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Improved accuracy and consistency in measurement of flowing blood by using inversion recovery GE-EPI
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Image of FIG. 1.
FIG. 1.

RF pulse and EPI gradient pulse sequence with ECG gating for measurement of the of flowing fluid. The pulse sequence uses a nonselective adiabatic inversion pulse followed by a series of ECG-gated gradient EPI image acquisitions. One EPI acquisition is shown in the lower subregion. The two upper gray subregions show the relative order of the R-wave peak signal and the pulse sequence for the first image (left box) with the inversion and for the subsequent images (right box) without the inversion.

Image of FIG. 2.
FIG. 2.

The setup diagram of the phantom study. The dark gray regions represent the tube with flowing water. The tubing is coiled within the magnet homogeneous region to ensure that the inversion pulse can invert sufficient fluid in the tubing. A big cylinder (gray region) with a hole at the center is used for RF coil signal loading.

Image of FIG. 3.
FIG. 3.

Plot of the simulated magnetization after the inversion pulse as a function of distance along the tubing demonstrating increasing imperfect inversion for positions farther from the magnet isocenter (factor 3 described in the text). In the simulation, the longitudinal magnetization is assumed to change with distance to the imaging isocenter (located at ). The plotted symbols show the positions of the simulated data.

Image of FIG. 4.
FIG. 4.

Plots of vs temperature measurements obtained from the phantom study: (I) measurements obtained using the CFN method; (II) linear fit to CFN measurements; (III) measurements obtained using the fitting method (IV); linear fit to fitting measurements.

Image of FIG. 5.
FIG. 5.

measurements obtained from the human studies. The horizontal axis corresponds to the different regions in Fig. 6. (엯) measurements obtained with the fitting method; (×) measurements obtained with the CFN method; (⋆) measurements obtained from the null point defined by linear interpolation of the two signal measurements around the null point. The panels from 1 to 4 correspond to the four volunteers.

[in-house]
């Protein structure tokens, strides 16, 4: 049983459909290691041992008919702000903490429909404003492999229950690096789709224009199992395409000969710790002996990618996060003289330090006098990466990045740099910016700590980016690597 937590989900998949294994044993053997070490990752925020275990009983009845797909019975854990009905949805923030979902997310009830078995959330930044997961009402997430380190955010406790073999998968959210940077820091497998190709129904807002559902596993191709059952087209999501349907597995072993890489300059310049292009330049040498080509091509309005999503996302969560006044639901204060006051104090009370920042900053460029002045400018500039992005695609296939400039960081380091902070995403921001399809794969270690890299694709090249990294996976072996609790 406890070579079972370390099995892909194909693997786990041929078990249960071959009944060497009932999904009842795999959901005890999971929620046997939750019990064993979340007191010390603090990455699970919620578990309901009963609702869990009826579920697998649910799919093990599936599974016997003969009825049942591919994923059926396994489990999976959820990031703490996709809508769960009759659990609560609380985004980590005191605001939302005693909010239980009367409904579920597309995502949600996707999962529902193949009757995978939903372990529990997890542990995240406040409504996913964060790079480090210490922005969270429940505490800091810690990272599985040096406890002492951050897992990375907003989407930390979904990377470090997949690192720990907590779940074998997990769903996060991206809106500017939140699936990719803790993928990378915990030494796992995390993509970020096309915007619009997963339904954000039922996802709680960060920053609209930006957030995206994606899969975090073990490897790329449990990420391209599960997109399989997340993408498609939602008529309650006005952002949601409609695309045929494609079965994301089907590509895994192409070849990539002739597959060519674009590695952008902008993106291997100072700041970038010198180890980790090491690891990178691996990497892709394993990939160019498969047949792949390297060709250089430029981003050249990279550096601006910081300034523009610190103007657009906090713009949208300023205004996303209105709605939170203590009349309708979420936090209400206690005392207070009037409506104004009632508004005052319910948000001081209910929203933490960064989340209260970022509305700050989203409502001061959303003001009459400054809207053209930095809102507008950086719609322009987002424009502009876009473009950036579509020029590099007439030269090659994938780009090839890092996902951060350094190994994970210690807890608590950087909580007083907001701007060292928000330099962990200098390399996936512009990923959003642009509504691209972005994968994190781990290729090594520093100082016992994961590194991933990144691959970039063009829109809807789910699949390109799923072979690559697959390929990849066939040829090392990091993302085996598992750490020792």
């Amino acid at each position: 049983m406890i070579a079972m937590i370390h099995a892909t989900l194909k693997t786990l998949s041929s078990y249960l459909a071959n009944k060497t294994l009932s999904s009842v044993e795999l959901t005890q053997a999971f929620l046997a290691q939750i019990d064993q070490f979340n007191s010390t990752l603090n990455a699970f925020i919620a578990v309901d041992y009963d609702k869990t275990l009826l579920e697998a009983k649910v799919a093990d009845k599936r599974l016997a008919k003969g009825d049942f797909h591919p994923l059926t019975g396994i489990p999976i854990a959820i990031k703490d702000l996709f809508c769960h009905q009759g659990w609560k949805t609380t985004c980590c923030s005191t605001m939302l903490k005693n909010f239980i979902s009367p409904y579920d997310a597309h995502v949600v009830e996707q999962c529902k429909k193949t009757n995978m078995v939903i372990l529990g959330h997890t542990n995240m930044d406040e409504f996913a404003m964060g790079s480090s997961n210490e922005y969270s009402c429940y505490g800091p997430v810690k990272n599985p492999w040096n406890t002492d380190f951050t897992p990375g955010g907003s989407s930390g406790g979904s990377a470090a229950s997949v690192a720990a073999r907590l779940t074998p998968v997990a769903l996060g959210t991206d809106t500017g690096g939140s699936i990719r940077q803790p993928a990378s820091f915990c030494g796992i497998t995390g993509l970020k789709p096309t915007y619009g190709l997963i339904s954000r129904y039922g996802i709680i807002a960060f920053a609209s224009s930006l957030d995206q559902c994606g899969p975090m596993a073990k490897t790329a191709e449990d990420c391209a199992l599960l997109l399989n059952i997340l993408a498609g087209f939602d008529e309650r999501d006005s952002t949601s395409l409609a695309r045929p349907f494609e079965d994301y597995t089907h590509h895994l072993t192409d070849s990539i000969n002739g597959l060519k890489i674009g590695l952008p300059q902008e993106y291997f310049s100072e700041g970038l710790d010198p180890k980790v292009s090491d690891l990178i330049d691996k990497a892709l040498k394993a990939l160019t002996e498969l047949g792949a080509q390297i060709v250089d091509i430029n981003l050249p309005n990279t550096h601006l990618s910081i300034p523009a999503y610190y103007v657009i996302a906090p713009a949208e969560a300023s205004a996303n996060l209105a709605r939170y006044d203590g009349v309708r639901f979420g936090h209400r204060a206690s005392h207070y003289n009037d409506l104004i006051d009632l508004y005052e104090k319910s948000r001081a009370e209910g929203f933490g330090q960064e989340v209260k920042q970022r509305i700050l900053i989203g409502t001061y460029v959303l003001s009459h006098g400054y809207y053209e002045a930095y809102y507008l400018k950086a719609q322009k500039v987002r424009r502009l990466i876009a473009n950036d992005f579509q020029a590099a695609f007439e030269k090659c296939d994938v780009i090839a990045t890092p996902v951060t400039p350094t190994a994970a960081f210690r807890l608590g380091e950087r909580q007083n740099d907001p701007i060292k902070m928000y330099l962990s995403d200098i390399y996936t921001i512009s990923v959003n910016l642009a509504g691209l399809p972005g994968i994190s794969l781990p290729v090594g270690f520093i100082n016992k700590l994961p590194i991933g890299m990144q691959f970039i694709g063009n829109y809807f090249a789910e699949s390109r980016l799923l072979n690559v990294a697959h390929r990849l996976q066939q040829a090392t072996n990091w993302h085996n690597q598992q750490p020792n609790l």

Image of FIG. 6.
FIG. 6.

An ECG-gated EPI image from the first volunteer (Fig. 5, first panel). A, B, and C correspond to the ascending aorta, superior vena cava, and left branch of the pulmonary trunk, respectively.

Image of FIG. 7.
FIG. 7.

The data and the fitting curve in the three different regions of volunteer 1. ’s of the fitting method for regions A, B, C, are 1308, 1533, . The comparable ’s of the CFN method are 1214, 1195, .

Image of FIG. 8.
FIG. 8.

of the fitting and CFN method vs the residual percentage (the percentage of fluid that remains in the slice for the subsequent excitation), the true ’s are 900, 1200, , respectively.

Image of FIG. 9.
FIG. 9.

Dependence of accuracy on magnetization change due to incomplete inversion (factor 3) or mixing with noninverted blood (factor 4). The upper plot shows five hypothetical cases where the fraction of noninverted blood increases with time due to factors 3 and 4 (described in the text). The lower plot shows the results of these different cases.

Image of FIG. 10.
FIG. 10.

measurements obtained in the presence of different realizations of multiplicative (motion induced) noise. of the fitting and CFN method changes with different noise realizations. Real . , .

Image of FIG. 11.
FIG. 11.

The difference between the true and the for the two different method (the CFN method and the fitting method) due to factor 3 (see the text).


Generic image for table

results from the data of volunteers. Here three methods were used. I is the Fitting method, II is the CFN method, III is the linear interpolation method. A, B, C are the different regions of interest shown in Fig. 6.


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752b84549af89a08dbdd7fdb8b9568b5 journal.articlezxybnytfddd
Scitation: Improved accuracy and consistency in T1 measurement of flowing blood by using inversion recovery GE-EPI